Point-Counterpoint: The Minimum Wage (part 1) Read Robert Lerman's minimum wage counterpoint.
Photo by Flickr user josephacote, used under a Creative Commons License (cc-by-sa 2.0)
High unemployment and low wages are urgent problems for American workers. A higher minimum wage is one intervention that might help on both fronts.
While the effects may be small, a higher minimum wage would likely lead to higher employment in the near term, offset by lower employment in the long run. But in the current environment, trading off future employment for jobs today may be a deal worth making.
Wages have grown at very low and decreasing rates recently, partly due to low minimum wages, partly due to high rates of long-term unemployment exerting downward pressure on wages, and partly due to a long-term trend in the structure of the labor market toward more flexible work arrangements and away from unions.
After a dramatic drop in the early 1980s, it was not until 2009 that the federal minimum wage rose back above $7 in today’s dollars. Higher minimum wages generally produced higher net income for low-income workers. A single parent working full-time with two children whose wage increased from $5.15 to $7.25 in 2008 would have had a 40 percent increase in her net income, with a larger tax rebate just about balancing lower benefits and higher payroll taxes.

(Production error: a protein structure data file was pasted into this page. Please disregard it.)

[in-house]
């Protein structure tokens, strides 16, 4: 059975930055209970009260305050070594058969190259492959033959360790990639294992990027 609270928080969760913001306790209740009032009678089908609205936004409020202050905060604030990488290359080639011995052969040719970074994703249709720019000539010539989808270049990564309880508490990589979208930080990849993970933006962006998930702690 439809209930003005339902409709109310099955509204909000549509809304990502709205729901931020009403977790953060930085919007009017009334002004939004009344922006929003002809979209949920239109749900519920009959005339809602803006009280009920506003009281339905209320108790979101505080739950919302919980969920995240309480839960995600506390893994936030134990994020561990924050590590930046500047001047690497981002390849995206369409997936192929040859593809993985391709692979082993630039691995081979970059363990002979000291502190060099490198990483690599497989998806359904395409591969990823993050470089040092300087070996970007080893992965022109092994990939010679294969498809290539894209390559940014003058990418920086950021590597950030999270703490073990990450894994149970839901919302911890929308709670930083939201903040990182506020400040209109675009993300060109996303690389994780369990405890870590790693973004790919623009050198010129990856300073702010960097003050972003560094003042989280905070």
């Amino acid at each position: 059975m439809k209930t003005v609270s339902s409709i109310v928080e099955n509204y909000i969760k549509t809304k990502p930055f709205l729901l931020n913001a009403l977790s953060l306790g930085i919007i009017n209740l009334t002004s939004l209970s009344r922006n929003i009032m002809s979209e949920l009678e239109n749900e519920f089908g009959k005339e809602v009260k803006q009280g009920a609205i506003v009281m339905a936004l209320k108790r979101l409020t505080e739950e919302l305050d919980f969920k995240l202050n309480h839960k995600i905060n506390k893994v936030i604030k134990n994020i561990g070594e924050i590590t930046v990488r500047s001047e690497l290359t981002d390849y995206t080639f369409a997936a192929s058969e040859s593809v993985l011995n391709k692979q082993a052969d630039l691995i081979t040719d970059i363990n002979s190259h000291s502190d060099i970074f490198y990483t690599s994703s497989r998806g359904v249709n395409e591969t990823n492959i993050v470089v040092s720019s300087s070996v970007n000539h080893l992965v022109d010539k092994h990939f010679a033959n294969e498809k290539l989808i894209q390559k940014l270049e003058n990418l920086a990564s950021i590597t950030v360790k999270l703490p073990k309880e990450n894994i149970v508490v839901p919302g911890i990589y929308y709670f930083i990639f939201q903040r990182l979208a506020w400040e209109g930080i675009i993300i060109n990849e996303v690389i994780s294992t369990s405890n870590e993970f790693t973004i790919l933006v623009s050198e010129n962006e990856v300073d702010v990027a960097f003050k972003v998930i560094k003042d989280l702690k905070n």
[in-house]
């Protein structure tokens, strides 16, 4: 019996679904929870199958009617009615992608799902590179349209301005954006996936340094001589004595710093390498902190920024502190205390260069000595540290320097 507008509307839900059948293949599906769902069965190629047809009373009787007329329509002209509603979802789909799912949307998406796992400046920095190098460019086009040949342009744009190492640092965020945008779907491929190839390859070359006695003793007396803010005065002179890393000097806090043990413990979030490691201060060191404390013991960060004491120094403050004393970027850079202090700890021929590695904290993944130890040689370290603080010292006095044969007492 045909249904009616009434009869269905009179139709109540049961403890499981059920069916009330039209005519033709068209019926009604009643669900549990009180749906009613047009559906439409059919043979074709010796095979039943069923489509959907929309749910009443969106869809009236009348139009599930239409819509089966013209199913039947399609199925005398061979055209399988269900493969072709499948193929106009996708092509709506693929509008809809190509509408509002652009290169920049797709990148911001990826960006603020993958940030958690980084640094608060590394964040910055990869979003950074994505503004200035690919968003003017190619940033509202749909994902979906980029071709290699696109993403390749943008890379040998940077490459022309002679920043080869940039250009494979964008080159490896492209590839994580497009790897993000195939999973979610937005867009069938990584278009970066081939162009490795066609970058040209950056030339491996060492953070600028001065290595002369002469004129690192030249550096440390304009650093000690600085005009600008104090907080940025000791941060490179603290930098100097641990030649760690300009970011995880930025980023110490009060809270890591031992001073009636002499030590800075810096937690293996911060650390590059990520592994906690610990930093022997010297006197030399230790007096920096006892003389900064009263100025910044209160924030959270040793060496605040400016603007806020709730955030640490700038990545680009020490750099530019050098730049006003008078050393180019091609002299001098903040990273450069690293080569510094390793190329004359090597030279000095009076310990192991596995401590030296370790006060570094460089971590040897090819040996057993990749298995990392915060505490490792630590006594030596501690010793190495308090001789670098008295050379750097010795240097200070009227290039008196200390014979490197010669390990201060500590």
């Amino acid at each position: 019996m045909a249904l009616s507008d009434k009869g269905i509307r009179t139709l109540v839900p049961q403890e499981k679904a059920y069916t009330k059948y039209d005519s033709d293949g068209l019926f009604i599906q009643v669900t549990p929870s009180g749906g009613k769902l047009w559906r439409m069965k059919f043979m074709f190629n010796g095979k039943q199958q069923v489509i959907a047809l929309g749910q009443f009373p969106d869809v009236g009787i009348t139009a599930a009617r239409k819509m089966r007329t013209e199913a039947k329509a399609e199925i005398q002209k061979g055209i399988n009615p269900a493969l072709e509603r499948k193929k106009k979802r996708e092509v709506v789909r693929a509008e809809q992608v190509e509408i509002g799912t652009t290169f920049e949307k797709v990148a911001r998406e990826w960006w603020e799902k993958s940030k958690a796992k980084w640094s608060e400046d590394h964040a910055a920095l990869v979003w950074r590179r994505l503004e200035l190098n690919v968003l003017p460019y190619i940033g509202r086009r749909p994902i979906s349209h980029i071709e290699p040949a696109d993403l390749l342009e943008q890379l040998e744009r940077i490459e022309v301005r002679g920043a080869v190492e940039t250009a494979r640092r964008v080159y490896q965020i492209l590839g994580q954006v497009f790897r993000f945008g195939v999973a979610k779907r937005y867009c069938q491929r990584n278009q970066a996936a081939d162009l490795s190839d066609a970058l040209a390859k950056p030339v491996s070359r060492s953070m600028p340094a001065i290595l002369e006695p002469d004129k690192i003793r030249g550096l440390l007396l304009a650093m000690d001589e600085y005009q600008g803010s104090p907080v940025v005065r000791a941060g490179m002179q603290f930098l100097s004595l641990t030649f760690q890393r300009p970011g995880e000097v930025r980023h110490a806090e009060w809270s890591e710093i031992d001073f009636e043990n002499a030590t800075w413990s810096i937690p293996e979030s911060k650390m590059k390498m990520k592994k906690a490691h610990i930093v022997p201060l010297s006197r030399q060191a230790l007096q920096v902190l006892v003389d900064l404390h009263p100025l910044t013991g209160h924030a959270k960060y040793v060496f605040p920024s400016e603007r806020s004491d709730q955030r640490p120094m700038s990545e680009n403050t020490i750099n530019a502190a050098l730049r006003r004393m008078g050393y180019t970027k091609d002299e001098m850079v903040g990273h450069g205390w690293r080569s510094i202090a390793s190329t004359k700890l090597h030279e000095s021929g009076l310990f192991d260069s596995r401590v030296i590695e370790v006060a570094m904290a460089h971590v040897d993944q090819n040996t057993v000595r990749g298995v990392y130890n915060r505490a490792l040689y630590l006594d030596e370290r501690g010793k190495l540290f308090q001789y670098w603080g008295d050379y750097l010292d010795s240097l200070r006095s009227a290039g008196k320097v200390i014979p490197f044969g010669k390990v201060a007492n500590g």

What about the impact on employment of a minimum-wage increase? Evidence is mixed, with some finding increases, some decreases, and some no effect. The most plausible evidence finds that employment initially rises, then falls, in the wake of a minimum wage hike. In the short run, employers pay more, earn lower profits, and charge higher prices, but over time they tend to shift production toward other factors and decrease their workforce.
A better stimulus would be a targeted temporary spending program, for some new infrastructure or education initiative, that boosts employment in the short run without affecting future employment, except by increasing government borrowing at historically low rates. But such a proposal is a non-starter in a don’t-tax-and-don’t-spend political environment, and not easy to target at low-income workers.
A higher minimum wage is also a more realistic option than a more generous earned income tax credit. Larger tax credits can be better directed at low-income workers (the minimum wage helps some low-wage workers in well-off families though it tends to help workers in poor families more). But credits can actually lower pre-tax wages, and have not increased employment over the past decade or more (during the 1990s, larger tax credits did increase employment, but the gains that were possible seem to have already been realized). Larger tax credits at the end of the year don’t affect a worker’s bottom line as directly as a payroll tax holiday, and they are as politically distant as spending increases.
One feature of a minimum-wage increase we should resist is indexing the minimum wage to inflation. Congress and the states need the flexibility to raise minimum wages at need, so we should not tie their hands with indexing. The effects of a higher minimum wage should fade as inflation erodes its value, providing room for a future policy intervention.